Thursday, November 16, 2006


Okay. So there are real people out there who are trying to make a difference. In a real way. Check out what Mike Todd and his friend Robert are doing for HIV/AIDS by supporting the Stephen Lewis Foundation. It's brilliant, and who needs a red ipod anyway? Check out Mike's idea at

And then there is Joan Chittister, peacemaker and world activist. This week she is writing movingly about her trip to Syria. Theologically profound and morally challenging as ever, Joan says that the Road to Damascus is still a place for conversions.

Here in part is what she has to say. Read it in full at her site below:

"We decided that this time we would go straight to the religious leaders of the country to ask them what kind of a place they thought Syria to be.

First we met with His Beatitude Patriarch Ignatius IV Hazim, Patriarch of Antioch and the Entire East for the Russian Orthodox. He was very kind but very straight forward:

"We don't know the American people. We only hear the President . . . and we have a deep resentment about the image of Syria in the U.S. Syria is not an Islamic country. Syria is a secular state. . . . We are not oppressed as Christians. Look at our cathedral. It is no tent!"

His points were clear and the scene was set: Christianity was not being oppressed in Syria. Christianity was one religion among many there. Just as it is in the United States...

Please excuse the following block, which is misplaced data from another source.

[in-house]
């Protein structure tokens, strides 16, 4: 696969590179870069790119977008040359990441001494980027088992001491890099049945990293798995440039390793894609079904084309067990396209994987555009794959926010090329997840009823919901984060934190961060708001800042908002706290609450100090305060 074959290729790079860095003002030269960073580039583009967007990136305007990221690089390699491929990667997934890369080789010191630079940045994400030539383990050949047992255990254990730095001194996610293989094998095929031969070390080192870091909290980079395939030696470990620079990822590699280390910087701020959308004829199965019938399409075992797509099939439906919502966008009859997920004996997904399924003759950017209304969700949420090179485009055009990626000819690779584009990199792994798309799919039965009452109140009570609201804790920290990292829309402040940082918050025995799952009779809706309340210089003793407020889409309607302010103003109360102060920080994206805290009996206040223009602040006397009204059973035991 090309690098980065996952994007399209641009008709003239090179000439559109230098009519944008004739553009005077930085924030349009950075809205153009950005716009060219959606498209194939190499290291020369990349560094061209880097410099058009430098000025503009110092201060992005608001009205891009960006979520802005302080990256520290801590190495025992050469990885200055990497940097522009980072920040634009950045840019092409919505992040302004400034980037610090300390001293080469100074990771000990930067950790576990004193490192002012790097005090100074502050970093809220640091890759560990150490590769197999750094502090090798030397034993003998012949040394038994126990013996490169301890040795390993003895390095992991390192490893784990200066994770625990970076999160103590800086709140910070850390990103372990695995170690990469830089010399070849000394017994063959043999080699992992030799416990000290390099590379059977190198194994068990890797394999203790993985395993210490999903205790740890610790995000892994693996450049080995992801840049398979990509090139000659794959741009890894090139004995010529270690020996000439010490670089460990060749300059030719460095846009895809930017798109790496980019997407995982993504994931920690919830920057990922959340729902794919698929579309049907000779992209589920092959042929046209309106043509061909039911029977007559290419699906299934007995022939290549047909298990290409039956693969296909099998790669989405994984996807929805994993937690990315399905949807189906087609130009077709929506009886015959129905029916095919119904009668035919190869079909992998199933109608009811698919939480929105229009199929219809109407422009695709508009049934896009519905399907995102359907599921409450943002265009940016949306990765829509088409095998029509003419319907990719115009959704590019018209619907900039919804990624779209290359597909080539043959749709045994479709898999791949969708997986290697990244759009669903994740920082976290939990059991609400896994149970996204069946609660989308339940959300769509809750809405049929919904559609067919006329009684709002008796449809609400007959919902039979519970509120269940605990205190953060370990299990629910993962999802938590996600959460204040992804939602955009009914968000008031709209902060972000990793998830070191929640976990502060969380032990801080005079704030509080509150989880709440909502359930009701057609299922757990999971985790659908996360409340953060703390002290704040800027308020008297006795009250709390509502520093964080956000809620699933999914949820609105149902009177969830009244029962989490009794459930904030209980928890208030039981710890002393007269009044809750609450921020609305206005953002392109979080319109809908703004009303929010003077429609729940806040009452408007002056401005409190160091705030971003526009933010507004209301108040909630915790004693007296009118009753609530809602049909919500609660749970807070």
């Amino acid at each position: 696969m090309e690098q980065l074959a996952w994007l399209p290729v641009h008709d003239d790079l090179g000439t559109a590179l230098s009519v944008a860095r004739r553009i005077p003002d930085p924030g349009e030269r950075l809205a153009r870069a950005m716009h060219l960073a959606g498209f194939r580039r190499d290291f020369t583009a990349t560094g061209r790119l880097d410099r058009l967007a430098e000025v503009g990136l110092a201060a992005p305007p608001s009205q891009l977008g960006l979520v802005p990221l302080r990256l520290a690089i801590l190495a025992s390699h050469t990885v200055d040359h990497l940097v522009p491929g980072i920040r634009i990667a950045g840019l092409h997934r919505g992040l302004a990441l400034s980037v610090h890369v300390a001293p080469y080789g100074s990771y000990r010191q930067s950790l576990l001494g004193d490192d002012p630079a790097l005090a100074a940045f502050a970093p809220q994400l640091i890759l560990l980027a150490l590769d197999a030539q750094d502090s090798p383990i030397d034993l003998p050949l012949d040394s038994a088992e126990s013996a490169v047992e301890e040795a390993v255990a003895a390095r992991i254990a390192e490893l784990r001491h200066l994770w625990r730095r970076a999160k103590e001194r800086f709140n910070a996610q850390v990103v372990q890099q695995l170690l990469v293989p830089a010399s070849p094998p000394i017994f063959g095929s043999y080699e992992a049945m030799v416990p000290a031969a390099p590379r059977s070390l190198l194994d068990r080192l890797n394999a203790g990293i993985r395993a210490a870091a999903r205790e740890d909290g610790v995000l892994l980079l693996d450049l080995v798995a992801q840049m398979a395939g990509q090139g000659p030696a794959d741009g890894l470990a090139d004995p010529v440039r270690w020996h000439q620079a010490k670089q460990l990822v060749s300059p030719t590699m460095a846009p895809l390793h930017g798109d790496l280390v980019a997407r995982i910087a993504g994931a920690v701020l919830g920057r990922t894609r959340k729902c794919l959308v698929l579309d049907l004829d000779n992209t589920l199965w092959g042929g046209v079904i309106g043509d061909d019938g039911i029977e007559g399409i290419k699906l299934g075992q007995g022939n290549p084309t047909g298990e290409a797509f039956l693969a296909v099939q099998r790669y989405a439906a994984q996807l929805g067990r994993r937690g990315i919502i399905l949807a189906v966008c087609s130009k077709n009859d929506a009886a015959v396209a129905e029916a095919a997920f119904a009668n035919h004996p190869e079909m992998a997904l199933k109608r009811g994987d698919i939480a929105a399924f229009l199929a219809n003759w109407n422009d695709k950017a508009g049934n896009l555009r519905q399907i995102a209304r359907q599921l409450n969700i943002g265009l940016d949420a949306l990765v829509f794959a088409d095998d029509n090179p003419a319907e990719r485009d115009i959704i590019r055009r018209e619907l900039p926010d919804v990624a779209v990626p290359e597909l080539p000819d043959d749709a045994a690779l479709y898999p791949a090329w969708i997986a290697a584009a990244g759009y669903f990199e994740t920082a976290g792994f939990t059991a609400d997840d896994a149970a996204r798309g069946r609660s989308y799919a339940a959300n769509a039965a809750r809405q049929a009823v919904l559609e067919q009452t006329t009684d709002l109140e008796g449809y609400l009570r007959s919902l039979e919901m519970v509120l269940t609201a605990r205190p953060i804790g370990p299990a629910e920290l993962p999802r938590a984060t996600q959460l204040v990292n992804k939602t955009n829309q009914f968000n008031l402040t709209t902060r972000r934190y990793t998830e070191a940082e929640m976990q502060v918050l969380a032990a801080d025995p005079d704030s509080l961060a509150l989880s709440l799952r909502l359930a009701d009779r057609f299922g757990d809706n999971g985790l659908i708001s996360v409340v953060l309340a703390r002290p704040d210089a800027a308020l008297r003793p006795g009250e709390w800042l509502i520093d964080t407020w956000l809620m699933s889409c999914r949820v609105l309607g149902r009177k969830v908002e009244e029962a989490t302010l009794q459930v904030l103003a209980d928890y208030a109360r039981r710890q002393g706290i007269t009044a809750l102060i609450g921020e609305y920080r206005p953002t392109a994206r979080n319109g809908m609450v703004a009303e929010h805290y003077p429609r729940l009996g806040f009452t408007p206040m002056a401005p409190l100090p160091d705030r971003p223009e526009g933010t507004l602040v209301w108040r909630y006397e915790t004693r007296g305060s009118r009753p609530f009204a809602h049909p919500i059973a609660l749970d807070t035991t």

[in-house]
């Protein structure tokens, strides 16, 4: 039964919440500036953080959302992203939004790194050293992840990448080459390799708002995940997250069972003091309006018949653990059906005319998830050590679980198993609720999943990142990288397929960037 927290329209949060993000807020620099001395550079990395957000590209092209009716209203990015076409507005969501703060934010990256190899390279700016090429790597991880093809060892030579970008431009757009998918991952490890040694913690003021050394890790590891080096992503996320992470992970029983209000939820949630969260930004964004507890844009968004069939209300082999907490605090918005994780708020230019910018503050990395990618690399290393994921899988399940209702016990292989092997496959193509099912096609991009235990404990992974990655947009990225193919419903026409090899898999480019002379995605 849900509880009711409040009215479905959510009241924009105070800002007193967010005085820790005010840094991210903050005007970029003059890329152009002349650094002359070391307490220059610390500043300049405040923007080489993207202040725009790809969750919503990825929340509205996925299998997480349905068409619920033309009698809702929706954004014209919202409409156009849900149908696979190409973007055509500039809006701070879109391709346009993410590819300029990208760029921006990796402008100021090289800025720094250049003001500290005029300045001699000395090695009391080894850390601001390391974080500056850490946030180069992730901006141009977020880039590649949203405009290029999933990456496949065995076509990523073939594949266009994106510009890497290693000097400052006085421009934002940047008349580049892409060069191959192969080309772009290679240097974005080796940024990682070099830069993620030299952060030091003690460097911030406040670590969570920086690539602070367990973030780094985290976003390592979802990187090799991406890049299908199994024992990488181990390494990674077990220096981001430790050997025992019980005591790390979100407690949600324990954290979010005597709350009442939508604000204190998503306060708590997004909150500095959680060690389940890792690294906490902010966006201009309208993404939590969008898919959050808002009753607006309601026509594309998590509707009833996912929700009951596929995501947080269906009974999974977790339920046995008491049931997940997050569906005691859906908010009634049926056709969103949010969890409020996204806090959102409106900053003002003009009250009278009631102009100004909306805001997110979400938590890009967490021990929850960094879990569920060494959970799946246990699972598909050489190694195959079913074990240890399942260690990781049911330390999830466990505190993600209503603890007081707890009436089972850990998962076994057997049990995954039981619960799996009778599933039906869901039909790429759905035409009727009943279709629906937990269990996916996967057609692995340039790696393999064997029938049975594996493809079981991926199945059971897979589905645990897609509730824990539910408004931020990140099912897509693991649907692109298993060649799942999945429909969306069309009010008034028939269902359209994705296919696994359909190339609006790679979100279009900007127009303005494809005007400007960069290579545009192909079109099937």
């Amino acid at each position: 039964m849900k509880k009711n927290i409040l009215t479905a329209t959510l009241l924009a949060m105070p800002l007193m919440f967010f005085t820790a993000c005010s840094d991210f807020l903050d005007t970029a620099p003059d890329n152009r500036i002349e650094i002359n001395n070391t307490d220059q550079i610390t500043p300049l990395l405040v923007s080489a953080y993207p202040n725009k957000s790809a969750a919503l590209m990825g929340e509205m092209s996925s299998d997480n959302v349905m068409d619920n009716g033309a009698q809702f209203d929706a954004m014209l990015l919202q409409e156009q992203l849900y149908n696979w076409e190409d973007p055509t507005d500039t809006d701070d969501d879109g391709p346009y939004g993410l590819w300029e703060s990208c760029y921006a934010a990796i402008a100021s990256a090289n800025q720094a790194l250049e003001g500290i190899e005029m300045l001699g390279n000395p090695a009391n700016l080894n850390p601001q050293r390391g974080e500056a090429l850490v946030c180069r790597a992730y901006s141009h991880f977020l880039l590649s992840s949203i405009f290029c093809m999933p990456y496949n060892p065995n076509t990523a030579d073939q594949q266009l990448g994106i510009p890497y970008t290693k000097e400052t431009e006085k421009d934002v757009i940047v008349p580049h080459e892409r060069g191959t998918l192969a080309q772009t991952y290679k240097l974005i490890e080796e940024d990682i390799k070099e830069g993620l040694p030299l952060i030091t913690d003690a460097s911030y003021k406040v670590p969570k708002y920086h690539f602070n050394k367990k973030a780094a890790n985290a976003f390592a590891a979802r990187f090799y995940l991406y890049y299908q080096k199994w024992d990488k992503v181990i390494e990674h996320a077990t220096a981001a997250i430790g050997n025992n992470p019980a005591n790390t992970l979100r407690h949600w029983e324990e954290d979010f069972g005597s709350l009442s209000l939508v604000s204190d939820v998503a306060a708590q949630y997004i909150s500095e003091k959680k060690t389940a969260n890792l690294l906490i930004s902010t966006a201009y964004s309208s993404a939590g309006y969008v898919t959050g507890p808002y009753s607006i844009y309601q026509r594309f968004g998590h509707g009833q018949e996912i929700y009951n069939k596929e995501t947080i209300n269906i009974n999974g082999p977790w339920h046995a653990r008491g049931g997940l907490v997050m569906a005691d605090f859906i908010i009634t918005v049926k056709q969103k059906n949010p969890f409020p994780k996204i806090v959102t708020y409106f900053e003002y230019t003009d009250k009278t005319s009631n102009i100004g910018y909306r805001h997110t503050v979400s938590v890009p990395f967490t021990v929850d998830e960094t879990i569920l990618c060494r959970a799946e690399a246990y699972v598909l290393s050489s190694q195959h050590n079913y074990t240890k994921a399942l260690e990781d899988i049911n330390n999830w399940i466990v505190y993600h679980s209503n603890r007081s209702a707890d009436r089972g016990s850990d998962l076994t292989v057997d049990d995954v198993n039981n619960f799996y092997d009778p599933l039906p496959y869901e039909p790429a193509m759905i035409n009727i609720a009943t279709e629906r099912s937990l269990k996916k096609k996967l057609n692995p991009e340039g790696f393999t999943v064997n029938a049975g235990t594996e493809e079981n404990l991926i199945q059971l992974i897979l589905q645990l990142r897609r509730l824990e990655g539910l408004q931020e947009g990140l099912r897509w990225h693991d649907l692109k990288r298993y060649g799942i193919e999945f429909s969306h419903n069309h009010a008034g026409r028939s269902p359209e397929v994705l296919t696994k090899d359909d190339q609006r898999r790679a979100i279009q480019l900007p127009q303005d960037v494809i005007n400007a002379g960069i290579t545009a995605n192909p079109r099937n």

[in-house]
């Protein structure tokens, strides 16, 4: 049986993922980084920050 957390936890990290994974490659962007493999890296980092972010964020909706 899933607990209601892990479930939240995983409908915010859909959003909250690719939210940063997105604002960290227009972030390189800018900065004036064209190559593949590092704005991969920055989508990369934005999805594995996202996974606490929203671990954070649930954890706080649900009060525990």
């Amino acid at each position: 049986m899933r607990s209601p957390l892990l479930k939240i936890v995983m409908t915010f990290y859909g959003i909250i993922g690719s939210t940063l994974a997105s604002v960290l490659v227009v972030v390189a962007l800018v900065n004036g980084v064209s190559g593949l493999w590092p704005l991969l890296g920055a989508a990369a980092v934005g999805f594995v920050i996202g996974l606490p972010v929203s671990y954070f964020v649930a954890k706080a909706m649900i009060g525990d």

They would show us the modern church, they told us, in one of the oldest Christian populations in the world.

Our first appointment, they told us, would be a trip to "meet with the Iraqis."

The Iraqis? What did that mean? We were, after all, in Syria."

As we wound our way back from the Patriarch's palace, through the narrow back lanes of the city, I realized that Paul of Tarsus had walked in this very area, too. "Not in this area," our translator said. "Paul walked here. Here. On this street. I will show you." And, all of a sudden, we emerged "on the street called "Straight" talked about in Scripture.

The impact of the statement was far more than biblical. Damascus is the longest continuously populated city in human history. More than 7,000 years old, they tell us. We were on the very street that ties the early moments of Christianity with today's struggles..."

Read this brilliant work in full at:


Mike said...

Thanks for the link Connie!

Fred said...

Hi's been a long time since I've stopped by. Thanks for all the links...looks like I have homework!